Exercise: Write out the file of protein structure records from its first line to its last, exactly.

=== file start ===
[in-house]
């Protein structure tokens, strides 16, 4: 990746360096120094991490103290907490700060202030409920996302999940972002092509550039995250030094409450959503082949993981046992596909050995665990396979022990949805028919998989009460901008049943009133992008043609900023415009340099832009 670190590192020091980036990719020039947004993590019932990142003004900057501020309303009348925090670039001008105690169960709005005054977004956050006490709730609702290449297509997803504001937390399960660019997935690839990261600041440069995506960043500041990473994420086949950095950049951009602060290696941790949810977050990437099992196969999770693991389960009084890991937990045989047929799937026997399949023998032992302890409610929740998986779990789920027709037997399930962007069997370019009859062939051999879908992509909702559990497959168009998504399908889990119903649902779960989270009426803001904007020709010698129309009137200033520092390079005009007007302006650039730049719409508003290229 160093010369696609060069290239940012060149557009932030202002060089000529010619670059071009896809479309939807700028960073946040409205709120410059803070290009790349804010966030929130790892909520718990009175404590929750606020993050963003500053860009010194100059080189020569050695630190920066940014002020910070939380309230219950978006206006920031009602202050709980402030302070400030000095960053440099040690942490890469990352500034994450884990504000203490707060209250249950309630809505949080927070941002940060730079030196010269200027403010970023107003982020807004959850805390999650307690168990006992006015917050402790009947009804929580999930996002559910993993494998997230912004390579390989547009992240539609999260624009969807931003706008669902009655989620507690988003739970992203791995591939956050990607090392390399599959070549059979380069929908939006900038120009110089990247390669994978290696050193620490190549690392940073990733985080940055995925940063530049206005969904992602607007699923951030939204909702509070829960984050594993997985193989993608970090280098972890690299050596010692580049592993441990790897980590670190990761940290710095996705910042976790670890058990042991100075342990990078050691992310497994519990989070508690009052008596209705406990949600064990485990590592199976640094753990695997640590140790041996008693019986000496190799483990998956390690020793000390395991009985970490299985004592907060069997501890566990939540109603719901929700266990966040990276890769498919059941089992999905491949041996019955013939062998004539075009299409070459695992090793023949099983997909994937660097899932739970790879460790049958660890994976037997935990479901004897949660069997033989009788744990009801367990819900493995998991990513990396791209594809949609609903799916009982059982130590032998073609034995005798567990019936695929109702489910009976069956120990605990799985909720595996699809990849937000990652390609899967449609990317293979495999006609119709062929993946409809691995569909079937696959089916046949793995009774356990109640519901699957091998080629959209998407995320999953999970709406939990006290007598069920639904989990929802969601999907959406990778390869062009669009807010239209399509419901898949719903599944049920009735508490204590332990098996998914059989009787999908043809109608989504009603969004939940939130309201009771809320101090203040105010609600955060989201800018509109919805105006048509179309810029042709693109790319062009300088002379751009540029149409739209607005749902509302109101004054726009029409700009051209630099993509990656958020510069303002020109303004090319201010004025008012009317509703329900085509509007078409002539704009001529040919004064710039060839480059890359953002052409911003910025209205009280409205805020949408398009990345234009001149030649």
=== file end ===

[in-house]
């Protein structure tokens, strides 16, 4: 990746360096120094991490103290907490700060202030409920996302999940972002092509550039995250030094409450959503082949993981046992596909050995665990396979022990949805028919998989009460901008049943009133992008043609900023415009340099832009 670190590192020091980036990719020039947004993590019932990142003004900057501020309303009348925090670039001008105690169960709005005054977004956050006490709730609702290449297509997803504001937390399960660019997935690839990261600041440069995506960043500041990473994420086949950095950049951009602060290696941790949810977050990437099992196969999770693991389960009084890991937990045989047929799937026997399949023998032992302890409610929740998986779990789920027709037997399930962007069997370019009859062939051999879908992509909702559990497959168009998504399908889990119903649902779960989270009426803001904007020709010698129309009137200033520092390079005009007007302006650039730049719409508003290229 160093010369696609060069290239940012060149557009932030202002060089000529010619670059071009896809479309939807700028960073946040409205709120410059803070290009790349804010966030929130790892909520718990009175404590929750606020993050963003500053860009010194100059080189020569050695630190920066940014002020910070939380309230219950978006206006920031009602202050709980402030302070400030000095960053440099040690942490890469990352500034994450884990504000203490707060209250249950309630809505949080927070941002940060730079030196010269200027403010970023107003982020807004959850805390999650307690168990006992006015917050402790009947009804929580999930996002559910993993494998997230912004390579390989547009992240539609999260624009969807931003706008669902009655989620507690988003739970992203791995591939956050990607090392390399599959070549059979380069929908939006900038120009110089990247390669994978290696050193620490190549690392940073990733985080940055995925940063530049206005969904992602607007699923951030939204909702509070829960984050594993997985193989993608970090280098972890690299050596010692580049592993441990790897980590670190990761940290710095996705910042976790670890058990042991100075342990990078050691992310497994519990989070508690009052008596209705406990949600064990485990590592199976640094753990695997640590140790041996008693019986000496190799483990998956390690020793000390395991009985970490299985004592907060069997501890566990939540109603719901929700266990966040990276890769498919059941089992999905491949041996019955013939062998004539075009299409070459695992090793023949099983997909994937660097899932739970790879460790049958660890994976037997935990479901004897949660069997033989009788744990009801367990819900493995998991990513990396791209594809949609609903799916009982059982130590032998073609034995005798567990019936695929109702489910009976069956120990605990799985909720595996699809990849937000990652390609899967449609990317293979495999006609119709062929993946409809691995569909079937696959089916046949793995009774356990109640519901699957091998080629959209998407995320999953999970709406939990006290007598069920639904989990929802969601999907959406990778390869062009669009807010239209399509419901898949719903599944049920009735508490204590332990098996998914059989009787999908043809109608989504009603969004939940939130309201009771809320101090203040105010609600955060989201800018509109919805105006048509179309810029042709693109790319062009300088002379751009540029149409739209607005749902509302109101004054726009029409700009051209630099993509990656958020510069303002020109303004090319201010004025008012009317509703329900085509509007078409002539704009001529040919004064710039060839480059890359953002052409911003910025209205009280409205805020949408398009990345234009001149030649």